Sports biz: Fashion statement
Between the annual player draft in April and the first kickoff of the first pre-season game in August, there is a rare period of fallow time in which the National Football League – despite its around-the-clock television channel and daily blog entries posted by teams and the occasional early-look profiles written by sports beat reporters – is relatively starved for affection, conceding the sports spotlight briefly to the NBA and NHL playoffs, and the comparatively languid rhythms of the baseball season.
This summer, however, that void has been filled to overflowing by Aaron Hernandez, a former marquee player for the New England Patriots who was charged with murdering a 27-year old acquaintance.
On the playing field of public sentiment, Odin Lloyd’s violent death is sadly, ironically and yet quite expectedly the afterthought here. The news coverage, the live radio commentary, the Twitter conversation, the water-cooler talk, was all instead about the grandiosity of the alleged crime, the sordidness of it, the celebrity element, the caught-in-the-headlights, scandalous, implausible quality of the story that nobody, not the NFL, not the victim, not a star football player, would have ever wanted.
That the Hernandez tragedy created a crisis for the league and his team is undeniable. Swift and decisive actions taken by the Patriots management in light of Hernandez’s arrest testify to the threat the events posed to the delicate relationship between team and fan. The day of the tight end’s arrest the team released Hernandez from the roster.
Two weeks later, team owner Robert Kraft, upon returning from a trip, held court with local beat reporters, insisting the team was unaware Hernandez had, let’s say, unresolved anger issues. And in between, a cut-to-the-heart gesture by the Patriots: an invitation for fans to swap NFL-licensed jerseys adorned with the name Hernandez for new team apparel bearing the surname of another player (presumably one who will stay out of jail) for free.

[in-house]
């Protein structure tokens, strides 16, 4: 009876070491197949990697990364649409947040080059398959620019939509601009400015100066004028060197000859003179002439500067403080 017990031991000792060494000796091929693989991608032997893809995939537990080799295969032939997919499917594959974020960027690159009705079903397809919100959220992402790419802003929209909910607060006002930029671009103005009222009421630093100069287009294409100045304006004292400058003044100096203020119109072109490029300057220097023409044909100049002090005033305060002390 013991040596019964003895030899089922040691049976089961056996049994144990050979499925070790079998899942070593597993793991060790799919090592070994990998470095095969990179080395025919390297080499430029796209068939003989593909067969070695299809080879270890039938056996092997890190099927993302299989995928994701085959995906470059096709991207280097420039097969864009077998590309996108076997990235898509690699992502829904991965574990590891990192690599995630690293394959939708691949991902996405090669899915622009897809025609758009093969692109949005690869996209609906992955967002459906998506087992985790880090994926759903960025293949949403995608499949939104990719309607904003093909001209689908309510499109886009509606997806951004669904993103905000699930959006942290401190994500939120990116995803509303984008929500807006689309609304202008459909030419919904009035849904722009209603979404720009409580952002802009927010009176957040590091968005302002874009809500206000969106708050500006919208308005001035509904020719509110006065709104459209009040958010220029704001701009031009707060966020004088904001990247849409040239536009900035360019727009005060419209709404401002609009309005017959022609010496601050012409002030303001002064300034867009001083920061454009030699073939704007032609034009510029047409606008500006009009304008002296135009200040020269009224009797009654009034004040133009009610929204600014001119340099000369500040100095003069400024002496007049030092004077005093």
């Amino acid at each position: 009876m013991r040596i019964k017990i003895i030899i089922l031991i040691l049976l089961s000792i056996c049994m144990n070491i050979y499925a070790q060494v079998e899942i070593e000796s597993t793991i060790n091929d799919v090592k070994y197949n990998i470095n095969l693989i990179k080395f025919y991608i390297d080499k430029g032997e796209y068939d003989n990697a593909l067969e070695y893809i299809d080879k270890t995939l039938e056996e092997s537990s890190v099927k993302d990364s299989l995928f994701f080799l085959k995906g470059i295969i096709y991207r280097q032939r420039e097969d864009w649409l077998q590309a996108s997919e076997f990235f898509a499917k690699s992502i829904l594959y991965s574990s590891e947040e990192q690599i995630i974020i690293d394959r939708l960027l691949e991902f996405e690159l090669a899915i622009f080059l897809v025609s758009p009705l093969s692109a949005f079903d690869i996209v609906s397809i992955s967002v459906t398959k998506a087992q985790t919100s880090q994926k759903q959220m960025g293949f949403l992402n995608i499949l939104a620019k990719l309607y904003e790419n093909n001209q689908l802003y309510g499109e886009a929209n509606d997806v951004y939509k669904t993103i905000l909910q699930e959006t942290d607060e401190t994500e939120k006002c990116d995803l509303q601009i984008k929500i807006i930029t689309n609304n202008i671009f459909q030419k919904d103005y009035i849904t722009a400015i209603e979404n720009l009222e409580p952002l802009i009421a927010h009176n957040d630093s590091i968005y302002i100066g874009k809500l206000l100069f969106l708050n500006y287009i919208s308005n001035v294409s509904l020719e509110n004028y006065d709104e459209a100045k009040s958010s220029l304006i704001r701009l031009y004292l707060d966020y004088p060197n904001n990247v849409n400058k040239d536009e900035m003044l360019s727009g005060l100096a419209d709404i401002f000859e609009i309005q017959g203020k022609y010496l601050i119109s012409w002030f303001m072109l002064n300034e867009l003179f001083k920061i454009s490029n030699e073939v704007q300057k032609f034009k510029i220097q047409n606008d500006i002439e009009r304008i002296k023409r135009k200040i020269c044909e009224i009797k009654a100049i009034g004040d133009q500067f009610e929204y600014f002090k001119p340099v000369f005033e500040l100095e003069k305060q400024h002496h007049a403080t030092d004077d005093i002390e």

It was this part of the breakup that I found riveting, sad and appropriate. A team hardly known for its subtlety had deftly identified and addressed, at least symbolically, the most confounding question of all to spring from the Hernandez affair and myriad other incidents in which players have been exposed as thugs: How do I preserve the separation of reality and fantasy that is part of being a fan? How do I love my team when its players take off their helmets and there are bad guys underneath?
I found the Patriots’ jersey-swap idea remarkable because it laid this dilemma bare. By tacit admission, it confronted the discomfort among the faithful, many of whom had jerseys bearing the name of an alleged killer hanging next to the autumn sweaters in their closets. It was a complete counterpoint to the NFL’s very orchestrated reaction upon the publication of the 1998 book “Pros and Cons,” in which writers Jeff Benedict and Don Yaeger methodically exposed the criminal records of numerous NFL players. Then, the league employed a time-tested PR technique known as “kill the messenger,” lambasting the book as a shrill and overblown exaggeration.
Here, it was different. Different not just because of the seriousness of the alleged act, but perhaps because in the age of immediate digital reporting and reaction there is nowhere left to duck for cover. The debate no longer ends when the press conference is concluded. It is constant, and it forces sports teams that depend on fan allegiance – just as it forces any public organization – to become transparent, and to act willfully and decisively to respond to public sentiment.
In cynical moments, I suppose it’s easy to deride the Patriots’ jersey swap as an empty PR stunt. But I think it was something else. I wasn’t there, but I imagine the act of redeeming that shirt for something new and untainted – a Brady or a Gronkowski or even, now, a Tebow – was a somber act for some fans, and at the same time a redemptive one. It has been a bad year in the New England area, and the Hernandez news only added to an inescapable funk. But it was still the middle of summer when fans lined up at Gillette Stadium to exchange their Hernandez jerseys, and the sun was out, and in only a month or so they would line up again and start playing football. They would put the helmets back on and play.